The FICG comments raise serious questions about both ATF’s compliance with established rules and the law, as well as about the Bureau’s relationship with leaders of the National Firearms Act Trade and Collectors Association, which filed the petition ATF says prompted the rulemaking change proposal in the first place.

Joshua Prince, one of the two principal authors of the submission, says that the BATFE’s actions with regard to the rulemaking give plenty of cause for judicial review if the rule is adopted.

While our Comment may seem massive to some, with funding, a thorough Comment with evidentiary support, including expert affidavits, reports, and analysis, would have likely been almost double in size. Nevertheless, ATF’s failure to comply with the Administrative Procedure Act in a number of ways will allow for judicial review, if ATF decides to move forward with promulgating any final rule. If ATF is inclined to move forward with any final rule, it’s best course of action is to start anew and correct all of its violations of law. But, we know ATF won’t do that, because it cannot admit when it violates the law.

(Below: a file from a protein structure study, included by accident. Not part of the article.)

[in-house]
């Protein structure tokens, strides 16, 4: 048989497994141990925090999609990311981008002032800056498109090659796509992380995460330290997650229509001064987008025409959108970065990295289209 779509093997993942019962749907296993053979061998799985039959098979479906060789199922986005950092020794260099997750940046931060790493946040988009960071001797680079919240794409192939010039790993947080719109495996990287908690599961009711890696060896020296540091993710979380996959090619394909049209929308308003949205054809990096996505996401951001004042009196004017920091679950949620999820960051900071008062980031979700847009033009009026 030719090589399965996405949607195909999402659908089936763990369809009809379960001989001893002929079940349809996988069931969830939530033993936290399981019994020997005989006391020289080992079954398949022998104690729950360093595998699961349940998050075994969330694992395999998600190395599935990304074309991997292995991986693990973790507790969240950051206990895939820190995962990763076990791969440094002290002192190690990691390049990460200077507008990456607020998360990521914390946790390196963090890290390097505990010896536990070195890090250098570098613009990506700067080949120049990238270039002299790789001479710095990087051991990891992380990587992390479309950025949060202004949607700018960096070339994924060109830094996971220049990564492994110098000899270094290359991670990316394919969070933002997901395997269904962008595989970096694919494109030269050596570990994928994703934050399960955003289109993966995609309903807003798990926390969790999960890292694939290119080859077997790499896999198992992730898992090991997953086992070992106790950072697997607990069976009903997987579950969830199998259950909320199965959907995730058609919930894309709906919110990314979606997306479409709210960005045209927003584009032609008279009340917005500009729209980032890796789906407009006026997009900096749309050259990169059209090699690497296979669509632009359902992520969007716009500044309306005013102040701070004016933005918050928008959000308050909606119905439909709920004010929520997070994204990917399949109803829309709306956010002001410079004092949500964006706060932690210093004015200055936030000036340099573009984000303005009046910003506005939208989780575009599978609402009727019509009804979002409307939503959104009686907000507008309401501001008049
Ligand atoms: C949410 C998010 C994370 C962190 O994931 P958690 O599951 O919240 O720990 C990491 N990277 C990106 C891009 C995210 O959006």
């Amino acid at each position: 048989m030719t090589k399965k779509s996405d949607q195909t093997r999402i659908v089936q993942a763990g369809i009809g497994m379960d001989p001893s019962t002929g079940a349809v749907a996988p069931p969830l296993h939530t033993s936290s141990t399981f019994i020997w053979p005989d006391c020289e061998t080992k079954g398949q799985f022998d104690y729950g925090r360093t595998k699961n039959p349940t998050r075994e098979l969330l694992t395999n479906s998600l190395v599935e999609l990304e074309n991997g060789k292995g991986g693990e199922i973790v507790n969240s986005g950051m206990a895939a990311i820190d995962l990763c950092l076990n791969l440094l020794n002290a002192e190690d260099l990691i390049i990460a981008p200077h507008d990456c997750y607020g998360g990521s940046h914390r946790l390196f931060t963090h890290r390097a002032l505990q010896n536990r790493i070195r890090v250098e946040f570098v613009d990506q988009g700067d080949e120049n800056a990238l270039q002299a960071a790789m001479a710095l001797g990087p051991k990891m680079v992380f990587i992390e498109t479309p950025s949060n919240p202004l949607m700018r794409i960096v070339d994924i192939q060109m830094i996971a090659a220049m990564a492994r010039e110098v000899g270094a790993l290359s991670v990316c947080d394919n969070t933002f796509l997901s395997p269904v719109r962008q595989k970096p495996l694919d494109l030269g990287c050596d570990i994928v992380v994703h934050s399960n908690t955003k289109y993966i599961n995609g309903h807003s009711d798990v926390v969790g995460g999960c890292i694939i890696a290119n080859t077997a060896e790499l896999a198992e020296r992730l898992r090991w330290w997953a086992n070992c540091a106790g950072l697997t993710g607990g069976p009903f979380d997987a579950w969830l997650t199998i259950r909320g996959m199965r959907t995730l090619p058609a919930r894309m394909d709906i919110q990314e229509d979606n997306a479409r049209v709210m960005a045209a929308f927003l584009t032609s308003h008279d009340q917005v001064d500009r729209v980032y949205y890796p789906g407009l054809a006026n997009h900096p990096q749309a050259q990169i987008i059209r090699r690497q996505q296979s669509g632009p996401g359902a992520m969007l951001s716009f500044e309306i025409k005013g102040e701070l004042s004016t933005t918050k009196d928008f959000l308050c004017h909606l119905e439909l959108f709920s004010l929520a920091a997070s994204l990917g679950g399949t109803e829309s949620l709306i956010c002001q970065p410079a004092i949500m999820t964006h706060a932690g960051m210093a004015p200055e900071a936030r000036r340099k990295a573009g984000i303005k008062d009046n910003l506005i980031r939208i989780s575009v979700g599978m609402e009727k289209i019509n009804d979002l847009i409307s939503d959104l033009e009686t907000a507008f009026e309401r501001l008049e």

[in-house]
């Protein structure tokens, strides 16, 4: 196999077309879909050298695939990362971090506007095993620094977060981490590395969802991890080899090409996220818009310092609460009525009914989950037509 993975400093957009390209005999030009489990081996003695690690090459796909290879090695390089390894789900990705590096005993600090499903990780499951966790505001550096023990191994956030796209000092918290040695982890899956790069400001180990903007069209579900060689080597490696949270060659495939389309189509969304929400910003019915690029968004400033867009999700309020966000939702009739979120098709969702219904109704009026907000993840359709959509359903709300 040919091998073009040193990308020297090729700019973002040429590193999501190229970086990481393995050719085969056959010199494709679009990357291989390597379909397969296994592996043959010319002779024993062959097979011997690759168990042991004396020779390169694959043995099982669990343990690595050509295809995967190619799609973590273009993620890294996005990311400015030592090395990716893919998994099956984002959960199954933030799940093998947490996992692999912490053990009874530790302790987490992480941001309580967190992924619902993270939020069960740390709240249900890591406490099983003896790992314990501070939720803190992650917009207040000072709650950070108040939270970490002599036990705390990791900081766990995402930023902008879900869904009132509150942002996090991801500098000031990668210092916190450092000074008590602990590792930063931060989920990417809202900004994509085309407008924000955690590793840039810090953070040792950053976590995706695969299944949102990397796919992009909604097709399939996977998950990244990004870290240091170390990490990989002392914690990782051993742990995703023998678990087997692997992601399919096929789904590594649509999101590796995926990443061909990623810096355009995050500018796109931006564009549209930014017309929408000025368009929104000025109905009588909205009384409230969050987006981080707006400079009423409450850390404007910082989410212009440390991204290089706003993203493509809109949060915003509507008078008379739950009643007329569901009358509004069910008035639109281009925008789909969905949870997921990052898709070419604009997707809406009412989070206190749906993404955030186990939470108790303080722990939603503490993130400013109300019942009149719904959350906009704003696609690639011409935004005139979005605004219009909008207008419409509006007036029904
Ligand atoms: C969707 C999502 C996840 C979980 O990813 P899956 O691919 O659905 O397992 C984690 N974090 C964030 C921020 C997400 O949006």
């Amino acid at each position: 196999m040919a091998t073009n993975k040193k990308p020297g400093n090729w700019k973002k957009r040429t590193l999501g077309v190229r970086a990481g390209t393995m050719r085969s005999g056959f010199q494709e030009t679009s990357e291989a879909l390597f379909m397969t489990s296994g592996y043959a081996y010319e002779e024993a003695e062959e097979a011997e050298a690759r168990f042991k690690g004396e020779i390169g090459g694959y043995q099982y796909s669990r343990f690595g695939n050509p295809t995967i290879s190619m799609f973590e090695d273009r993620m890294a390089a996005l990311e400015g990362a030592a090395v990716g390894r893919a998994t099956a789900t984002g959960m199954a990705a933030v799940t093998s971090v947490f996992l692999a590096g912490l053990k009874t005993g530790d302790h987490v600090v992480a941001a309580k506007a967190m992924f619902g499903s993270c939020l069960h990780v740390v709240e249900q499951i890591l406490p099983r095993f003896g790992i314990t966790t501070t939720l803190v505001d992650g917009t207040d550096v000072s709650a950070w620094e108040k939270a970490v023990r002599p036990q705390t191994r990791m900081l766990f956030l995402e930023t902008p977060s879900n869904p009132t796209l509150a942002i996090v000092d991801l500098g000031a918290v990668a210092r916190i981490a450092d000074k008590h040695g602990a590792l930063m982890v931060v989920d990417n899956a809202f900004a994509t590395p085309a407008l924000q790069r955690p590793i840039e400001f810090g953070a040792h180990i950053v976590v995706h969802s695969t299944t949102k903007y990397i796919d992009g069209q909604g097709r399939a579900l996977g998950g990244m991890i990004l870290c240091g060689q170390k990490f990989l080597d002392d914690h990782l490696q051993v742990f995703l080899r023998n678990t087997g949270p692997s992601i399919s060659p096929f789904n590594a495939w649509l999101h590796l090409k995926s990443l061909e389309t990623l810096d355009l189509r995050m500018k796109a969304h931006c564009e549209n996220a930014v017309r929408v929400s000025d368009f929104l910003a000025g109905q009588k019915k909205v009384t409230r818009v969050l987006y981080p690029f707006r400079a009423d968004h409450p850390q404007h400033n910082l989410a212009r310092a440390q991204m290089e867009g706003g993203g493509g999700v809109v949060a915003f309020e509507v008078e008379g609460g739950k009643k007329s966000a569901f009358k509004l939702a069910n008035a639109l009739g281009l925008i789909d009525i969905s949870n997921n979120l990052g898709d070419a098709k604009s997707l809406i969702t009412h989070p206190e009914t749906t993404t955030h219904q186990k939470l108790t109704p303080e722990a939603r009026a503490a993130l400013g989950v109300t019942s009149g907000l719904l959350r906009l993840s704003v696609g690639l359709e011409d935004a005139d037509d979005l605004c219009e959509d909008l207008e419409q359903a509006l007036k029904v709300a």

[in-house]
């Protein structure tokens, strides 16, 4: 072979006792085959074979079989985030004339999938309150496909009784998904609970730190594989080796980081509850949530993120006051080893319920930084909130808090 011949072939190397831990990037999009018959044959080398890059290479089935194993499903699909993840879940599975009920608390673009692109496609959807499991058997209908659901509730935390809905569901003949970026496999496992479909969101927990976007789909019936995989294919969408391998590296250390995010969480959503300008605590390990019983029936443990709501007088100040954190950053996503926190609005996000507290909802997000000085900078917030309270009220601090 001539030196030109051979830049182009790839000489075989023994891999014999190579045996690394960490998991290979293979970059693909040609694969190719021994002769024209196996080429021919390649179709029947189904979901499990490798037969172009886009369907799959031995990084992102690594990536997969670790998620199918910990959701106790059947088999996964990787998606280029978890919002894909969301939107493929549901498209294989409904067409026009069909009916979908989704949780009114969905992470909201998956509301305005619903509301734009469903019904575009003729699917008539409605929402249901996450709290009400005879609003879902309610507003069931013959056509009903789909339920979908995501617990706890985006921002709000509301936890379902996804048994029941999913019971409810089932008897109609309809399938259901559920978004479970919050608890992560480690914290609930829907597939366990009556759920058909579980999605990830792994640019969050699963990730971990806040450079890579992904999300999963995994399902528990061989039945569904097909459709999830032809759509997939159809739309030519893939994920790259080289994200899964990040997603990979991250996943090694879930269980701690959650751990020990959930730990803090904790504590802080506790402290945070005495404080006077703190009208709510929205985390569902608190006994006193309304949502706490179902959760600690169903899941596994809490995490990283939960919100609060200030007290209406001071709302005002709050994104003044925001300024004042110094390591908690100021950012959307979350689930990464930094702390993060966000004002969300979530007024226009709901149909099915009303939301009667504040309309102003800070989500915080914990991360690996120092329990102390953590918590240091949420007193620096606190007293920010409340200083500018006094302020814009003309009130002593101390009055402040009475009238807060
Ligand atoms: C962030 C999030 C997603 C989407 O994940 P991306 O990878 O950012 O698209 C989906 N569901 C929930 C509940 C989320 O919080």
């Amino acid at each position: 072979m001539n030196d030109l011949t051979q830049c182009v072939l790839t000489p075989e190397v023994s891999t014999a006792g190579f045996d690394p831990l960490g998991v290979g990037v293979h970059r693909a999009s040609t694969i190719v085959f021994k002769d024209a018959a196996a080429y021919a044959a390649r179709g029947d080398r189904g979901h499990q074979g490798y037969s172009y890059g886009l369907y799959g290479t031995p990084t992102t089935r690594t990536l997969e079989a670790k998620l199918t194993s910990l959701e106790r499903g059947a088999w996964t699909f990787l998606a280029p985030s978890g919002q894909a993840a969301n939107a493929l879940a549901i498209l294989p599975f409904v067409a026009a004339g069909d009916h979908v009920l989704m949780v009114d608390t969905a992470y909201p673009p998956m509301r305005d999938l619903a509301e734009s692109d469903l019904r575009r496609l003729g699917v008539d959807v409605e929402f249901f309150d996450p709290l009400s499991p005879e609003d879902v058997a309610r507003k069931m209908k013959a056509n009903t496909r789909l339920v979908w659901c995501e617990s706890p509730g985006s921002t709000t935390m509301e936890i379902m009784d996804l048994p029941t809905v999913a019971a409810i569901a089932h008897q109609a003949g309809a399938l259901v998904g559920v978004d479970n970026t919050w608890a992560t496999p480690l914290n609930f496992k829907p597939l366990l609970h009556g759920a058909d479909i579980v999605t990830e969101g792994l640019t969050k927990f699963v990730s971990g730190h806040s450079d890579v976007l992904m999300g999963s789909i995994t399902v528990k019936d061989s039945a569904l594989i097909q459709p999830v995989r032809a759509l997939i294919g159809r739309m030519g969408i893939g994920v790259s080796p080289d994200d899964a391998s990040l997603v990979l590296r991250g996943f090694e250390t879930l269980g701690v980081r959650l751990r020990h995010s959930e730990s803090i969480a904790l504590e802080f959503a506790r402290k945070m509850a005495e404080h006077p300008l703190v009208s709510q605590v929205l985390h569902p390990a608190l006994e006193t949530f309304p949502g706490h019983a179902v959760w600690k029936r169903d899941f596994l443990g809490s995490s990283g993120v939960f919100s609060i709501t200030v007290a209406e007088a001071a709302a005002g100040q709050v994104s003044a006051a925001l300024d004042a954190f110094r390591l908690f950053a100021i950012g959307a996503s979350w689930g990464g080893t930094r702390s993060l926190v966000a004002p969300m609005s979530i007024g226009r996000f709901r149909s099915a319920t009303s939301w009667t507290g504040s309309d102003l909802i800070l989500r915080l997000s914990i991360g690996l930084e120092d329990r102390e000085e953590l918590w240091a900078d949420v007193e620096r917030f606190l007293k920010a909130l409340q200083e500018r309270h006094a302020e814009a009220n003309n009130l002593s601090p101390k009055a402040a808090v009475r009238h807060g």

Hence, the Firearms Industry must prepare to fund the necessary litigation to invalidate any final rule.

Given the BATFE’s predilection for bending or breaking the law and with the Democrats’ packing of the US Court of Appeals for the District of Columbia, this rulemaking bears a lot of attention as it goes forward.

ATF Proposed Rule on NFA Trusts Published